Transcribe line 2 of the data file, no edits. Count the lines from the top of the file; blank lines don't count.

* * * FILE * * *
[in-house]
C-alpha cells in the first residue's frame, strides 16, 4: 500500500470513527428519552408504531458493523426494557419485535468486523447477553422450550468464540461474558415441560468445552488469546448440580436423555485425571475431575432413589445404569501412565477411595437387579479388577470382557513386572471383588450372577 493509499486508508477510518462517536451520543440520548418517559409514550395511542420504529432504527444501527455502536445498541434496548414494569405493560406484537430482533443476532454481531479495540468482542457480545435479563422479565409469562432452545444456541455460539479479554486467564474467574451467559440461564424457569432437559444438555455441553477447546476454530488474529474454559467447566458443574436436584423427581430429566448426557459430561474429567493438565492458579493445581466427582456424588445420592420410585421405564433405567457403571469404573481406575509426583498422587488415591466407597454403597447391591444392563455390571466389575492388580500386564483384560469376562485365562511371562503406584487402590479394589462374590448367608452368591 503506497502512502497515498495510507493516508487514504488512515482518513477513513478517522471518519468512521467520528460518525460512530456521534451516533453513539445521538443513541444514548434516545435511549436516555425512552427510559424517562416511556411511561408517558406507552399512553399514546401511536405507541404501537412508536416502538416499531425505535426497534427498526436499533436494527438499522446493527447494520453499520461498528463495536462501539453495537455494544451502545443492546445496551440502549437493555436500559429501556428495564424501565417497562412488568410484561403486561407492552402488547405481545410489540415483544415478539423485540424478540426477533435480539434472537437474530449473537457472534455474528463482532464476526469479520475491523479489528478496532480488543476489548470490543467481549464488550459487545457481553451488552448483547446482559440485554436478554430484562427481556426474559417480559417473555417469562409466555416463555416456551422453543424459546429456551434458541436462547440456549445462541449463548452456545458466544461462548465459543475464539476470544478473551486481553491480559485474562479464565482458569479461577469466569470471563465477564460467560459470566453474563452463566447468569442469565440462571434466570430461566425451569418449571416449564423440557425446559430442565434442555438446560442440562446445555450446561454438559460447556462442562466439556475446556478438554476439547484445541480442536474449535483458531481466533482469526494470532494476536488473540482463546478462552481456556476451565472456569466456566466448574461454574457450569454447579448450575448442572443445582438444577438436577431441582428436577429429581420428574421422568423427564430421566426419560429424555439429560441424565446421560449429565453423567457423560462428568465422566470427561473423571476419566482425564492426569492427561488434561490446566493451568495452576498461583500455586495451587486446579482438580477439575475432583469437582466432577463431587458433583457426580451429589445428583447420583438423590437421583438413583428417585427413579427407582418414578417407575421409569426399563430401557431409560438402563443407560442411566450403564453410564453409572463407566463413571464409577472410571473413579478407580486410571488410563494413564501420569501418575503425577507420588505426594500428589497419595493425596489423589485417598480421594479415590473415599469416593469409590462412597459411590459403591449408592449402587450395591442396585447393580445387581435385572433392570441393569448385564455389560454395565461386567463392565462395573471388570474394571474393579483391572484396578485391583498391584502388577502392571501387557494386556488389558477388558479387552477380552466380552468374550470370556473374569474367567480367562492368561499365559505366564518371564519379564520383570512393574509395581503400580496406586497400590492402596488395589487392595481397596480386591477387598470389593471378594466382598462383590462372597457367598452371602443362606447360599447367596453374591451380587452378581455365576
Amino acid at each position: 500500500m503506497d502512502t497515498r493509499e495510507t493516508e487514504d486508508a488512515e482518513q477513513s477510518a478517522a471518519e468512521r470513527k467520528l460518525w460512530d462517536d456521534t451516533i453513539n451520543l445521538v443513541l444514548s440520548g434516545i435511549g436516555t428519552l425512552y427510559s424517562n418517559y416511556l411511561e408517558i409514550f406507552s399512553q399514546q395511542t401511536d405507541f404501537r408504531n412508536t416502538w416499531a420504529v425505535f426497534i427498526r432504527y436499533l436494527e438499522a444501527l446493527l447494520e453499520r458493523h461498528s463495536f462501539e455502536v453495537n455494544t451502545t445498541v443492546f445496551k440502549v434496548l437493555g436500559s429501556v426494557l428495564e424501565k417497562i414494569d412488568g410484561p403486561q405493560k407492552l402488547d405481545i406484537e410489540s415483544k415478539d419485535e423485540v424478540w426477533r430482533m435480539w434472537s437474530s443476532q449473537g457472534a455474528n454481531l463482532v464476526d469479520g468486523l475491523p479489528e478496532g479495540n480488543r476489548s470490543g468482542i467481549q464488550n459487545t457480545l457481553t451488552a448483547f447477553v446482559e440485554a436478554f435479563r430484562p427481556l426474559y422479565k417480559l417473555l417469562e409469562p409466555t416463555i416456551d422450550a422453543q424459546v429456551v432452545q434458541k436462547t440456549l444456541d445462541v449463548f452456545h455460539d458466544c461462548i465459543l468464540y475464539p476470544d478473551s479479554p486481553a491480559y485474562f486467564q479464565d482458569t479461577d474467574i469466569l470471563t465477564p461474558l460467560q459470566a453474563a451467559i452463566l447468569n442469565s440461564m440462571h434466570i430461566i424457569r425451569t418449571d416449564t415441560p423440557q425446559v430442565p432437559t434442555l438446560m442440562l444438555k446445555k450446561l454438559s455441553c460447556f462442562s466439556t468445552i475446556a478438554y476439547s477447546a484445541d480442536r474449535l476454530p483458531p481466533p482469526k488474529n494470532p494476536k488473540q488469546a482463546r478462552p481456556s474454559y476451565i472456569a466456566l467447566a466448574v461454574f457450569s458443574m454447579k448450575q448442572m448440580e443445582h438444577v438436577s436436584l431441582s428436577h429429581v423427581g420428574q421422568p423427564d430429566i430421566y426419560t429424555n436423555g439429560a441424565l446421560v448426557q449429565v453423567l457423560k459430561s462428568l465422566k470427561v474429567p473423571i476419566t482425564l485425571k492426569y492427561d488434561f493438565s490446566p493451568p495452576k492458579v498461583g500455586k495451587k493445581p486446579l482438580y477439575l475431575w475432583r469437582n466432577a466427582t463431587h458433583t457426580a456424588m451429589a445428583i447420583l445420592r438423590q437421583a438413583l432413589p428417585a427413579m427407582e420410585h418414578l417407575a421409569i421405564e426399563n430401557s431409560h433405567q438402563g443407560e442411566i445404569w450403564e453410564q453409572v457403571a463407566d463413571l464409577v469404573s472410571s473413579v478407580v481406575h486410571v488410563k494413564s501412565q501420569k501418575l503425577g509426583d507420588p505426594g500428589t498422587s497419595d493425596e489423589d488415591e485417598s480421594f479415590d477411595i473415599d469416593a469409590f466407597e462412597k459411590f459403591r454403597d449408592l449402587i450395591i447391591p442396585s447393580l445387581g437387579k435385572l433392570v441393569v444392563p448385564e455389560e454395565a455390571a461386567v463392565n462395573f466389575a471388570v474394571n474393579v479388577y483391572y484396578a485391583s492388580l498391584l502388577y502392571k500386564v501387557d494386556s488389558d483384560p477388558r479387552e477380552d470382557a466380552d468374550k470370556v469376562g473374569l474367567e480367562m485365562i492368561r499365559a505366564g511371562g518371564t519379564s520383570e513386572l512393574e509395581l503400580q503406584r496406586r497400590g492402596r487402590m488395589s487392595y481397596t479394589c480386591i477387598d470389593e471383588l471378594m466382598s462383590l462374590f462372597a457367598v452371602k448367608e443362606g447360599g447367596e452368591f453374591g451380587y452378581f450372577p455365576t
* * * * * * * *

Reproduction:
C-alpha cells in the first residue's frame, strides 16, 4: 500500500470513527428519552408504531458493523426494557419485535468486523447477553422450550468464540461474558415441560468445552488469546448440580436423555485425571475431575432413589445404569501412565477411595437387579479388577470382557513386572471383588450372577 493509499486508508477510518462517536451520543440520548418517559409514550395511542420504529432504527444501527455502536445498541434496548414494569405493560406484537430482533443476532454481531479495540468482542457480545435479563422479565409469562432452545444456541455460539479479554486467564474467574451467559440461564424457569432437559444438555455441553477447546476454530488474529474454559467447566458443574436436584423427581430429566448426557459430561474429567493438565492458579493445581466427582456424588445420592420410585421405564433405567457403571469404573481406575509426583498422587488415591466407597454403597447391591444392563455390571466389575492388580500386564483384560469376562485365562511371562503406584487402590479394589462374590448367608452368591 503506497502512502497515498495510507493516508487514504488512515482518513477513513478517522471518519468512521467520528460518525460512530456521534451516533453513539445521538443513541444514548434516545435511549436516555425512552427510559424517562416511556411511561408517558406507552399512553399514546401511536405507541404501537412508536416502538416499531425505535426497534427498526436499533436494527438499522446493527447494520453499520461498528463495536462501539453495537455494544451502545443492546445496551440502549437493555436500559429501556428495564424501565417497562412488568410484561403486561407492552402488547405481545410489540415483544415478539423485540424478540426477533435480539434472537437474530449473537457472534455474528463482532464476526469479520475491523479489528478496532480488543476489548470490543467481549464488550459487545457481553451488552448483547446482559440485554436478554430484562427481556426474559417480559417473555417469562409466555416463555416456551422453543424459546429456551434458541436462547440456549445462541449463548452456545458466544461462548465459543475464539476470544478473551486481553491480559485474562479464565482458569479461577469466569470471563465477564460467560459470566453474563452463566447468569442469565440462571434466570430461566425451569418449571416449564423440557425446559430442565434442555438446560442440562446445555450446561454438559460447556462442562466439556475446556478438554476439547484445541480442536474449535483458531481466533482469526494470532494476536488473540482463546478462552481456556476451565472456569466456566466448574461454574457450569454447579448450575448442572443445582438444577438436577431441582428436577429429581420428574421422568423427564430421566426419560429424555439429560441424565446421560449429565453423567457423560462428568465422566470427561473423571476419566482425564492426569492427561488434561490446566493451568495452576498461583500455586495451587486446579482438580477439575475432583469437582466432577463431587458433583457426580451429589445428583447420583438423590437421583438413583428417585427413579427407582418414578417407575421409569426399563430401557431409560438402563443407560442411566450403564453410564453409572463407566463413571464409577472410571473413579478407580486410571488410563494413564501420569501418575503425577507420588505426594500428589497419595493425596489423589485417598480421594479415590473415599469416593469409590462412597459411590459403591449408592449402587450395591442396585447393580445387581435385572433392570441393569448385564455389560454395565461386567463392565462395573471388570474394571474393579483391572484396578485391583498391584502388577502392571501387557494386556488389558477388558479387552477380552466380552468374550470370556473374569474367567480367562492368561499365559505366564518371564519379564520383570512393574509395581503400580496406586497400590492402596488395589487392595481397596480386591477387598470389593471378594466382598462383590462372597457367598452371602443362606447360599447367596453374591451380587452378581455365576